11 September 2006

Bill Would Limit Hiring of Unwanted Teachers

If a new measure passed by the California Legislature is signed into law, as expected, principals at low-scoring schools will no longer have to hire bad teachers forced out from other schools, and leaders of higher-scoring schools will have an annual window for hiring whomever they want. One principal who supports the bill says it would allow her to find people who are a "good fit" for her school, but the president of the California Teachers Association said the bill incorrectly implies that all of the teachers in question are poor performers.


At 4:59 PM, Blogger ms-teacher said...

My only comment on this is that I hoped it's linked to evaluations. While I realize that there may be problems with evaluations, I think that if a teacher is involuntarily and voluntarily transferred, it should be reflected as to why somewhere. An evaluation seems like the most obvious place.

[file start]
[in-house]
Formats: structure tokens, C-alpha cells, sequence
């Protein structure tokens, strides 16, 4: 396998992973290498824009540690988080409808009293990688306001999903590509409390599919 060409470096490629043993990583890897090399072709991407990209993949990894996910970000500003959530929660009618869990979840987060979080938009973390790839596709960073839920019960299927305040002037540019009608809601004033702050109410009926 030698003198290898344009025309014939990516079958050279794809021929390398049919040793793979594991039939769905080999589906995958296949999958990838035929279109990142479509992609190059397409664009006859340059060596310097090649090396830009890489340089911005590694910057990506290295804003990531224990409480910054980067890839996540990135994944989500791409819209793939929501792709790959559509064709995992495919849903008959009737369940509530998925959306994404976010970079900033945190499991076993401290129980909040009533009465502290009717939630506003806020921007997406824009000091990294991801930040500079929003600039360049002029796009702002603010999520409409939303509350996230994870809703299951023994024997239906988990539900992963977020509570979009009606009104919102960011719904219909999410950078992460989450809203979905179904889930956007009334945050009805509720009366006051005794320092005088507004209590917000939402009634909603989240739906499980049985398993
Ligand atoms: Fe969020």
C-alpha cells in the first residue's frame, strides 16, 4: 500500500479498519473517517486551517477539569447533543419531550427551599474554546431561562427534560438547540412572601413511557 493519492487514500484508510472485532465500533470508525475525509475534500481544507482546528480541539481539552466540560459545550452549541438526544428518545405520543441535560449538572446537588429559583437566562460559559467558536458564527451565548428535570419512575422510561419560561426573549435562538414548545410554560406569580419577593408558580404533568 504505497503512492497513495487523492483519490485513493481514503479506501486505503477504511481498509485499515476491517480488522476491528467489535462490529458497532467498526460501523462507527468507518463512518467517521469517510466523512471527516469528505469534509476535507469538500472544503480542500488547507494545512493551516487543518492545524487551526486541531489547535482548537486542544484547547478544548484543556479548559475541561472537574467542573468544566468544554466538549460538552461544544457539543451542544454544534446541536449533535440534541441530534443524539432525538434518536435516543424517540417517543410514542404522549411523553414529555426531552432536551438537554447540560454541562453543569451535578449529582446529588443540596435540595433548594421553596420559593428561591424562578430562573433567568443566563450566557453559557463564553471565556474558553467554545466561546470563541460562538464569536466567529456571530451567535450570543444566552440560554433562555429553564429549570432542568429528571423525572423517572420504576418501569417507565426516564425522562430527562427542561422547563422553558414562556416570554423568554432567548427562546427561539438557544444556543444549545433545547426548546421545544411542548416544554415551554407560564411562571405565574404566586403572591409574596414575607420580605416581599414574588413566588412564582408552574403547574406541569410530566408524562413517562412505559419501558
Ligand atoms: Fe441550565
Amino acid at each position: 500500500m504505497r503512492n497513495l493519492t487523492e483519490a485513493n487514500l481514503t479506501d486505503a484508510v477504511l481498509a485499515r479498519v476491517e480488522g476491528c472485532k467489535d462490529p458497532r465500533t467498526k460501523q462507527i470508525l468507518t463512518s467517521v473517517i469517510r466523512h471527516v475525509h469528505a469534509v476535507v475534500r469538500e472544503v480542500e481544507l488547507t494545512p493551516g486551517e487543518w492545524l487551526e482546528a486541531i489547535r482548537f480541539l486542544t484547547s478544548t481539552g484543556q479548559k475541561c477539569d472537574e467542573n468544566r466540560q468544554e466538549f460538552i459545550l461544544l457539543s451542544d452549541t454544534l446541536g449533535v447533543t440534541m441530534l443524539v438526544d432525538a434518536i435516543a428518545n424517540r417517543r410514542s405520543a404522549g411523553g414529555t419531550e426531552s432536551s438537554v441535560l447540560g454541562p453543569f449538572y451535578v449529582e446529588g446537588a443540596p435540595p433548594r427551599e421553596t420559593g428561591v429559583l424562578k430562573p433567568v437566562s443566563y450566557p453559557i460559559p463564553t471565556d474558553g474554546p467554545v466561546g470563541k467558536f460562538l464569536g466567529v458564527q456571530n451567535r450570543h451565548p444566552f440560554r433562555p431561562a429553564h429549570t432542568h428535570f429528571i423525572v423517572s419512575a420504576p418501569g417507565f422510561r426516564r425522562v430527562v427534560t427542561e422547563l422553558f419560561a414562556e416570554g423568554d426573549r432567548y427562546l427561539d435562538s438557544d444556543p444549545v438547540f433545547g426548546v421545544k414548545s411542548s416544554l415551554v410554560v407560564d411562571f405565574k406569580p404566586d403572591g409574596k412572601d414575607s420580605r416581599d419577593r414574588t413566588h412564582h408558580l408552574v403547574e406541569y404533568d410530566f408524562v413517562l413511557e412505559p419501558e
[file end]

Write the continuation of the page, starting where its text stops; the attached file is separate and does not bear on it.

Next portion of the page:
All that being said, I agree with the reason for this piece of legislation. We had a teacher at my school site that we were basically forced to keep, year after year, and it was only after something came up fishy with his credential, that we finally got rid of him.

As much as I love my union, I think more needs to be done to ensure that bad teachers do not stay in education for long.

(I guess it was more than one comment!)

At 12:15 AM, Anonymous Anonymous said...

I am brand new with a newly minted MA/TESOL degree teaching in an "academy" of last resort for behavioral problems. My experience is limited but the daily success I experience makes me wonder, "who had these students before?"
This is a common concern about the non-existence of skills commensurate with age but I wonder about our profession. Is there a generalized abandonment of duty as a culture of failure prevailing as a psychic abcess? It surely seems so. Comments??


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